The alcohol policy outlined in the Springfield College Student Handbook has a line in rule 10 of the Alcohol Policy and Procedures for Individual Use that reads as such, “Underage students present where alcohol is found may face disciplinary action.” This rule, often shortened to merely “in the presence of,” gives Resident Assistants and Resident Directors the authority to write up underage students who are found in the same room as alcohol, regardless of whether or not the student in question has an alcoholic beverage in his hand.
The basis behind this policy is a sound one. Without the rule, it would be extremely easy for students to merely put down or dispose of their drink as soon as there was a knock at the door. As long as an underage student was not visibly under the influence, hoodwinking the authorities would be child’s play.
The “in the presence of” policy allows the Residence Life staff to still impose penalties on students who are present where alcohol is being consumed. From the viewpoint of Residence Life and the administration, this makes sense. It is their job to limit underage drinking. But there is a serious flaw in this policy.
According to a study done by the Core Institute in 2008, 83.9 percent of college students had consumed alcohol in the past year. This study tells us two things. The first is that a vast majority of college students drink. Colleges and universities must try to limit underage drinking for reasons of liability and safety. Because of this, college campuses end up with policies like “in the presence of.”
But there is another part to this statistic. There is also a minority of college students who do not drink. That 16 percent of students choose to not consume alcohol for a variety of reasons. But statistically speaking, many of their friends do. This can put a nondrinking student in an awkward position on the Springfield College campus. On a Saturday night, when a large majority of students are probably drinking, a nondrinking student will probably be forced to make the decision from spending time with friends and risk getting written up for being “in the presence of” or have to avoid most social settings.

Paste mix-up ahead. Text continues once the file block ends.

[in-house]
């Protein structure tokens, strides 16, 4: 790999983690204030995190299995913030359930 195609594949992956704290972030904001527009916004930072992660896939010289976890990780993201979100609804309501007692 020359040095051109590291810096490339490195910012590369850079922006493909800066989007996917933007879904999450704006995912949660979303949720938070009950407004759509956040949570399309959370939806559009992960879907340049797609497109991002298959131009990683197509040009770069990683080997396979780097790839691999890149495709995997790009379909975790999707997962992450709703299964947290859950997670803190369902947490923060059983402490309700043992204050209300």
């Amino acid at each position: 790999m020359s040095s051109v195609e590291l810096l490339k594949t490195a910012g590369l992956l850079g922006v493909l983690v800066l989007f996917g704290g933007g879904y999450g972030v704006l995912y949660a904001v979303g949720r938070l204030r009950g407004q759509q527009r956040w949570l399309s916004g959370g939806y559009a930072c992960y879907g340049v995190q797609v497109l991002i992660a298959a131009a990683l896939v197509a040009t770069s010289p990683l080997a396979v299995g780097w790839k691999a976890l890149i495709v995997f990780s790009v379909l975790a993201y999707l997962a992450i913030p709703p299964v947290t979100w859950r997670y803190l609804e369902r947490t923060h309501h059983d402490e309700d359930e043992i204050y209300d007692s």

I know students who have been written up despite not drinking. To me, this seems blatantly unfair. I understand the reasoning behind the policy, but I believe it should be tweaked.
The solution would be a simple one. Provide a voluntary Breathalyzer test to those who claim they are not drinking. If a Resident Assistant enters a room to find alcohol being consumed, a student should be offered the chance to prove they aren’t drinking. This would not provide much more work for the Resident Assistants. No one who has been drinking will volunteer for the test, and it will free nondrinking students from the penalties associated with drinking. College students should not have to be penalized for merely spending time with their friends.
I have no interest in making the Residence Life staff’s job harder. But this voluntary test would add little extra work and help students who are innocent from getting in trouble. The voluntary test would provide a fair and balanced opportunity for nondrinking students to still socially interact with their peers while not getting written up.
Josh Ernst may be reached at email@example.com